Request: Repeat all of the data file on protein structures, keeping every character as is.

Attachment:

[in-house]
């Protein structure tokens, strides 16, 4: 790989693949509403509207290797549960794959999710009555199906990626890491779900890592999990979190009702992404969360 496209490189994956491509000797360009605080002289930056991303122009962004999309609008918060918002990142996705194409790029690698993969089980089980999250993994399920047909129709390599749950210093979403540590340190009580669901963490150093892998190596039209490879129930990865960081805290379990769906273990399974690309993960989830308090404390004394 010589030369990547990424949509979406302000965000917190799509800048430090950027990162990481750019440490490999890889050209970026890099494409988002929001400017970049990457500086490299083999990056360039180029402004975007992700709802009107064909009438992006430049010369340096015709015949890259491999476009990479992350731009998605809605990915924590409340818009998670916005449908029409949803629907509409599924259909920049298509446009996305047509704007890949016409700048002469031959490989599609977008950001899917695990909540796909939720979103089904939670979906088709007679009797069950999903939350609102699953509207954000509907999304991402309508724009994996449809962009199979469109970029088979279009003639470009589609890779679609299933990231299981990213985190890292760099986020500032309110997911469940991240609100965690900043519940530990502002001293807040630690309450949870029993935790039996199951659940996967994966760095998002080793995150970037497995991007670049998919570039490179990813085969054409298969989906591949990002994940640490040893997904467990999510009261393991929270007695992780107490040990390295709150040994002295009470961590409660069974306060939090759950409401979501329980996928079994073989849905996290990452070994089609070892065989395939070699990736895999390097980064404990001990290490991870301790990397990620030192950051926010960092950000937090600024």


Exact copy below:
[in-house]
């Protein structure tokens, strides 16, 4: 790989693949509403509207290797549960794959999710009555199906990626890491779900890592999990979190009702992404969360 496209490189994956491509000797360009605080002289930056991303122009962004999309609008918060918002990142996705194409790029690698993969089980089980999250993994399920047909129709390599749950210093979403540590340190009580669901963490150093892998190596039209490879129930990865960081805290379990769906273990399974690309993960989830308090404390004394 010589030369990547990424949509979406302000965000917190799509800048430090950027990162990481750019440490490999890889050209970026890099494409988002929001400017970049990457500086490299083999990056360039180029402004975007992700709802009107064909009438992006430049010369340096015709015949890259491999476009990479992350731009998605809605990915924590409340818009998670916005449908029409949803629907509409599924259909920049298509446009996305047509704007890949016409700048002469031959490989599609977008950001899917695990909540796909939720979103089904939670979906088709007679009797069950999903939350609102699953509207954000509907999304991402309508724009994996449809962009199979469109970029088979279009003639470009589609890779679609299933990231299981990213985190890292760099986020500032309110997911469940991240609100965690900043519940530990502002001293807040630690309450949870029993935790039996199951659940996967994966760095998002080793995150970037497995991007670049998919570039490179990813085969054409298969989906591949990002994940640490040893997904467990999510009261393991929270007695992780107490040990390295709150040994002295009470961590409660069974306060939090759950409401979501329980996928079994073989849905996290990452070994089609070892065989395939070699990736895999390097980064404990001990290490991870301790990397990620030192950051926010960092950000937090600024």